Tom Brake: To ask the Secretary of State for Defence how many extra body bags his Department has ordered as part of contingency planning for any war against Iraq; how many his Department holds in stock; and if he will make a statement. 
Mr. Ingram: The Department undertakes routine purchasing of body bags to maintain stock levels. The most recent order, to replenish stocks and provide for contingency requirements, was for a total of 4,040 bags. Deliveries have commenced.
The Ministry of Defence does not hold a centralised data on the holding of body bags, most of which are held at unit level, with a reserve held by the Defence Storage Distribution Agency and this information could be provided only at disproportionate cost.
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Sir Teddy Taylor: To ask the Secretary of State for Defence if he has received a copy of the pages of the Riegle report published by the US Senate on 25 May 1994, which lists the materials exported to Iraq which could contribute to a biological warfare programme; and if he will seek to establish from the USA what threat these materials provide to troops engaged in warfare with Iraq. 
Mr. Ingram [holding answer 6 March 2003]: The Ministry of Defence is aware of the Riegle report. We remain concerned that Iraq continues with efforts to develop weapons of mass destruction, as set out in the dossier "Iraq's Weapons of Mass Destruction" published by the Government last September.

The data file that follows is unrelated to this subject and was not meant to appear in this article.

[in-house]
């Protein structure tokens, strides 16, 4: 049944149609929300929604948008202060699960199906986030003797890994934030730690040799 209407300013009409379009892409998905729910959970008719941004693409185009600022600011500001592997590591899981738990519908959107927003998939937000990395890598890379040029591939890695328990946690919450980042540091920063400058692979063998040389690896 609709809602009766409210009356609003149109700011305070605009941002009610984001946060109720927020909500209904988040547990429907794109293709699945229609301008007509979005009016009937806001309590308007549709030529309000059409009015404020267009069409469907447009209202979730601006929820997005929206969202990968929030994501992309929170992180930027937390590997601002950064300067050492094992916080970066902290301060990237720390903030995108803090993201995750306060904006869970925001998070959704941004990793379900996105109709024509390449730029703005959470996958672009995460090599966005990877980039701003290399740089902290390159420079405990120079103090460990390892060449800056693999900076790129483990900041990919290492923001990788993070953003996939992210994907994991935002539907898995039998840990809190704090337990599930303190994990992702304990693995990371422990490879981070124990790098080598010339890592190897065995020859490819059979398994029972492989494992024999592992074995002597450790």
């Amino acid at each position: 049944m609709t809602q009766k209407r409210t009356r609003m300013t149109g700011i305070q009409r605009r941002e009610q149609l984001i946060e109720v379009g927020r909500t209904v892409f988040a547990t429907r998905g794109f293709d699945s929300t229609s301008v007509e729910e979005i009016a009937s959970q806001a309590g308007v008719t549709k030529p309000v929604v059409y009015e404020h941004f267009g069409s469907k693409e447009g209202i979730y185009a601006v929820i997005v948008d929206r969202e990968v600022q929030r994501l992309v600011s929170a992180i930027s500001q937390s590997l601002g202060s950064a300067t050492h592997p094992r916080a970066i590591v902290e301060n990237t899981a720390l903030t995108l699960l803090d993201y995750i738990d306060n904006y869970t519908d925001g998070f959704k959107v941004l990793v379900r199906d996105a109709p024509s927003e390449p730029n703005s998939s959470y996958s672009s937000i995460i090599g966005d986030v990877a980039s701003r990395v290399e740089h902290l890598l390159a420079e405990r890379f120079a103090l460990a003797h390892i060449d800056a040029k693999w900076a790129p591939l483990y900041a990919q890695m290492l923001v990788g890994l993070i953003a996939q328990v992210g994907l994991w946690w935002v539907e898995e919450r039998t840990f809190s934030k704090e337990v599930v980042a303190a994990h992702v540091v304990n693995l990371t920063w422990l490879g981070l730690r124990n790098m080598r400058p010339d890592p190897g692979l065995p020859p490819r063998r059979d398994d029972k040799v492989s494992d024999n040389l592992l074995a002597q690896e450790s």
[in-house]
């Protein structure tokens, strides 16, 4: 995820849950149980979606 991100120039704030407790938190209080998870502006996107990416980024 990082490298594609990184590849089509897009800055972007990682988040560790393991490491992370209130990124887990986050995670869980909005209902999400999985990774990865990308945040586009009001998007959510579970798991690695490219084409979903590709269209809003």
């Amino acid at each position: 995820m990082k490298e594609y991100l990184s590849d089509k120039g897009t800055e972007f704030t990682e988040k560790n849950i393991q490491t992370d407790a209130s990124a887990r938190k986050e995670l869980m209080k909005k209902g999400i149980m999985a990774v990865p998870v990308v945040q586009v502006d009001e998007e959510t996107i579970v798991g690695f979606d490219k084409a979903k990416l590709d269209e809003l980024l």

Sir Teddy Taylor: To ask the Secretary of State for Defence what information he has received about the amount of (a) bacillus anthracis, (b) clostridium botulinum, (c) histoplasma capsulatum, (d) brucella melitensis and (e) clostridium perfingens which have been exported from the USA to Iraq; and if he will make a statement. 
Mr. Ingram [holding answer 6 March 2003]: We share information with allies and believe we have a good understanding of the potential threat that may derive from the biological materials, knowledge and technology known to be available to Iraq.
Sir Teddy Taylor: To ask the Secretary of State for Defence what the consequences will be for troops operating in the Iraq area of the Iraq Atomic Energy Commission's possession of (a) E-coli, (b) genetic materials and (c) human and bacterial DNA. 
Mr. Ingram [holding answer 6 March 2003]: The United Kingdom believes that the possession by Iraq of E-coli, genetic materials or human and bacterial DNA poses less of a hazard than their continuing efforts to develop weapons of mass destruction, as set out in the dossier "Iraq's Weapons of Mass Destruction" published by the Government last September.
Tony Baldry: To ask the Secretary of State for Defence how many Jaguar combat aircraft (a) have been produced under licence in India and (b) are contracted to be produced under licence in India.